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New tourism head

PUBLISHED: 13:54 09 January 2008 | UPDATED: 13:38 21 May 2010

DAVID Hunter is aiming to give north Norfolk tourism industry a stronger voice in his new role as head of this important economic sector.

Mr Hunter, well-known as clerk of the course of Fakenham Racecourse, has taken over the reins of the Tourism Round Table, part of the North Norfolk Business Forum.

DAVID Hunter is aiming to give north Norfolk tourism industry a stronger voice in his new role as head of this important economic sector.

Mr Hunter, well-known as clerk of the course of Fakenham Racecourse, has taken over the reins of the Tourism Round Table, part of the North Norfolk Business Forum.

And one of his first tasks as chairman will be to lead the project team organising the 2008 Day Out in North Norfolk tourism promotion event which this year will take on a new format.

Traditionally staged in the spring over two days, the event is to move to October this year, and will be for one day aimed at people from other parts of the country involved in the tourism industry. Holiday companies and coach operators will be invited to the event to see what the north Norfolk area has to offer.

The change has come about because it was widely considered that the spring was too late to promote the area to those from outside and in October they would be planning their UK tour programmes for 2009.

Mr Hunter, will be bringing a wealth of experience to his new role, having overseen numerous successful racing seasons at Fakenham.

Under his guidance the Fakenham course has also seen an increase in public use as a venue for a variety of events, the latest being the successful Rock at the Racecourse last summer.

Mr Hunter also continues his involvement with the British Paralympic Dressage team. As their performance manager he has responsibility for arranging, organising and managing people, horses and equipment for the team when it competes in Hong Kong in September.

Mr Hunter believes that north Norfolk tourism will become increasingly important all year round, with the quieter off-season months attracting greater numbers of people to places like the area's coastal beaches for bird watching and walking.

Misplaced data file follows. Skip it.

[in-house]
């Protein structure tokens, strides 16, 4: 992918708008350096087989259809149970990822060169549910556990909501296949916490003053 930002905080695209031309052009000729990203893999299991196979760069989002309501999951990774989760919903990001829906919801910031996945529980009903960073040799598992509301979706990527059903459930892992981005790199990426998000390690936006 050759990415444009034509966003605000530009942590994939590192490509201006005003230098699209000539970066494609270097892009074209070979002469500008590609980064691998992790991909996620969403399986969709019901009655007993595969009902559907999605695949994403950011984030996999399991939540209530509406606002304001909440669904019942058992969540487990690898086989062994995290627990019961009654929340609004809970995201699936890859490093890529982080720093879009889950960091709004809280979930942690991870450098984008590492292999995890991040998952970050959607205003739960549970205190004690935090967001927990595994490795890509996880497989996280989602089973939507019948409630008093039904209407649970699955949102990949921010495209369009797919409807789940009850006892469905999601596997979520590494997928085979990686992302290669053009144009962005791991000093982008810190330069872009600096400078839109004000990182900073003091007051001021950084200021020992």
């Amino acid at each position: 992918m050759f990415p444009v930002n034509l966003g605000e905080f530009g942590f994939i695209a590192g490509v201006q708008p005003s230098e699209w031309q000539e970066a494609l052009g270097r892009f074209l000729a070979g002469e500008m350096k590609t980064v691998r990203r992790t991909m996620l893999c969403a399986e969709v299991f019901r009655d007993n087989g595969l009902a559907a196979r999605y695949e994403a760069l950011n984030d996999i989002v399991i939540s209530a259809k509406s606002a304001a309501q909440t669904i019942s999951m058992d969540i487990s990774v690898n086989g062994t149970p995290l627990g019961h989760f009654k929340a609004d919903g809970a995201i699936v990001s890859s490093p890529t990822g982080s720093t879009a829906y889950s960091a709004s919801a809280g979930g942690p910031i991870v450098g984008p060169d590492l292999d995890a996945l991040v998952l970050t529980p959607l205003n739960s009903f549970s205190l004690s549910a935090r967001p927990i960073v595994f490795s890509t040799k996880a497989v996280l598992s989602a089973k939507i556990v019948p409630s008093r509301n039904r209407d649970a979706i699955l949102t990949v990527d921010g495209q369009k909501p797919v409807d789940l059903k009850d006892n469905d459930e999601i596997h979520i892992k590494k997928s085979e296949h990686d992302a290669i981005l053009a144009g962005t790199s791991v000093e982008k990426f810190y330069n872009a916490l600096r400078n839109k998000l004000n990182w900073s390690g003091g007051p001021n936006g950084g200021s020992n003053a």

One of the ideas being looked at is staging a tourism conference in 2009 where the whole industry in Norfolk, including north Norfolk, can be discussed and other parts of the country can be looked at to see what can be learnt from them.

“Tourism is such an important part of the Norfolk economy, and we involved in tourism promotion have to make sure that we keep ahead of the game and ensure that the special and unique qualities of our area are promoted as extensively as possible,” said Mr Hunter.

The group is also keen to hear from those working in the tourism industry about what support they need,

such as staff training.

Mr Hunter is also aware of the ongoing discussions regarding local government changes with unitary authorities and boundary changes and the impact they may have on tourism.

“We need to make sure that tourism in Norfolk, and north Norfolk in particular, is given due credit when budgets are considered because the industry is a huge economic contributor to the county,” he said.

“It is early days for me at the helm and I only have a toe under the table at the moment, but I am conscious of the enthusiasm of other members of the team and feel we can establish an effective working relationship with other groups in Norfolk.”

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